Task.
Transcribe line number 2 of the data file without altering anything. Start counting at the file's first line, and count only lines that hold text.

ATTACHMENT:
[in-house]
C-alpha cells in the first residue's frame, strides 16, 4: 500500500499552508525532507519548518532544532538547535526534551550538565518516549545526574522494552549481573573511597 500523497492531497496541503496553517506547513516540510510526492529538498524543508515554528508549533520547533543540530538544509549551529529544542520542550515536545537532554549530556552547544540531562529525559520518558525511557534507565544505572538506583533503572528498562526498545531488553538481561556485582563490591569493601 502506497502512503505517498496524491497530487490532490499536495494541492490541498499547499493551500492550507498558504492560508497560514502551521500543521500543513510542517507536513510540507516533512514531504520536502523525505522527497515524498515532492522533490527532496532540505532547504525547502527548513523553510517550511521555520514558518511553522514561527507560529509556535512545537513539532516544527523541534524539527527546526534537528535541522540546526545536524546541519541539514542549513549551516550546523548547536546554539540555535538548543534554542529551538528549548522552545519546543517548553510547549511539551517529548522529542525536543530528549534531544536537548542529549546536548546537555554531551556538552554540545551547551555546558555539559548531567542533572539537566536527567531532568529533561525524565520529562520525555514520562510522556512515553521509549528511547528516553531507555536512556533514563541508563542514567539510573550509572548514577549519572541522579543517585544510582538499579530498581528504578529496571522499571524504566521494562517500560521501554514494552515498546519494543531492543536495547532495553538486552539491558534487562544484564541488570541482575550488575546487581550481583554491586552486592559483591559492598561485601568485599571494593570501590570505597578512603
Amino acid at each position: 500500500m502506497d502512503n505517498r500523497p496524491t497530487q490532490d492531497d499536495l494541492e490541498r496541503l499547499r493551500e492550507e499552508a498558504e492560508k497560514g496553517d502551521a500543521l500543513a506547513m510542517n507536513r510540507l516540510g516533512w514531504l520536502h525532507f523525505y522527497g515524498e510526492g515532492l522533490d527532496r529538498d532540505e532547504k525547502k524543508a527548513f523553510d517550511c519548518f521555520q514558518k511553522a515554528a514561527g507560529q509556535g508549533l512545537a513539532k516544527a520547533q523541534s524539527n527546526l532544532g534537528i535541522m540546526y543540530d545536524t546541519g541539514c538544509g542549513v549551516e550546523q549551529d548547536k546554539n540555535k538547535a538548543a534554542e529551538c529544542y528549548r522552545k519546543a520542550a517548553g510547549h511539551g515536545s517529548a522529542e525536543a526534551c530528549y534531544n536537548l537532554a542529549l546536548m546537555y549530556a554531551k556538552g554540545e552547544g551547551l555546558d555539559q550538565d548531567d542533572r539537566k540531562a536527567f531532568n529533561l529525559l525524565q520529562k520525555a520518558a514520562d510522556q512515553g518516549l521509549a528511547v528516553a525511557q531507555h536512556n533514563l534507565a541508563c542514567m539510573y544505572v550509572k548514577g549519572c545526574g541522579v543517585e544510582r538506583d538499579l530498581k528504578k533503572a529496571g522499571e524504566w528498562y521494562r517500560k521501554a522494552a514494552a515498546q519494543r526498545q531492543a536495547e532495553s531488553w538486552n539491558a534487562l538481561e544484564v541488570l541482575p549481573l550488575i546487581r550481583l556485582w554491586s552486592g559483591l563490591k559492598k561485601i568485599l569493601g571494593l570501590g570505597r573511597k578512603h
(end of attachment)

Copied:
C-alpha cells in the first residue's frame, strides 16, 4: 500500500499552508525532507519548518532544532538547535526534551550538565518516549545526574522494552549481573573511597 500523497492531497496541503496553517506547513516540510510526492529538498524543508515554528508549533520547533543540530538544509549551529529544542520542550515536545537532554549530556552547544540531562529525559520518558525511557534507565544505572538506583533503572528498562526498545531488553538481561556485582563490591569493601 502506497502512503505517498496524491497530487490532490499536495494541492490541498499547499493551500492550507498558504492560508497560514502551521500543521500543513510542517507536513510540507516533512514531504520536502523525505522527497515524498515532492522533490527532496532540505532547504525547502527548513523553510517550511521555520514558518511553522514561527507560529509556535512545537513539532516544527523541534524539527527546526534537528535541522540546526545536524546541519541539514542549513549551516550546523548547536546554539540555535538548543534554542529551538528549548522552545519546543517548553510547549511539551517529548522529542525536543530528549534531544536537548542529549546536548546537555554531551556538552554540545551547551555546558555539559548531567542533572539537566536527567531532568529533561525524565520529562520525555514520562510522556512515553521509549528511547528516553531507555536512556533514563541508563542514567539510573550509572548514577549519572541522579543517585544510582538499579530498581528504578529496571522499571524504566521494562517500560521501554514494552515498546519494543531492543536495547532495553538486552539491558534487562544484564541488570541482575550488575546487581550481583554491586552486592559483591559492598561485601568485599571494593570501590570505597578512603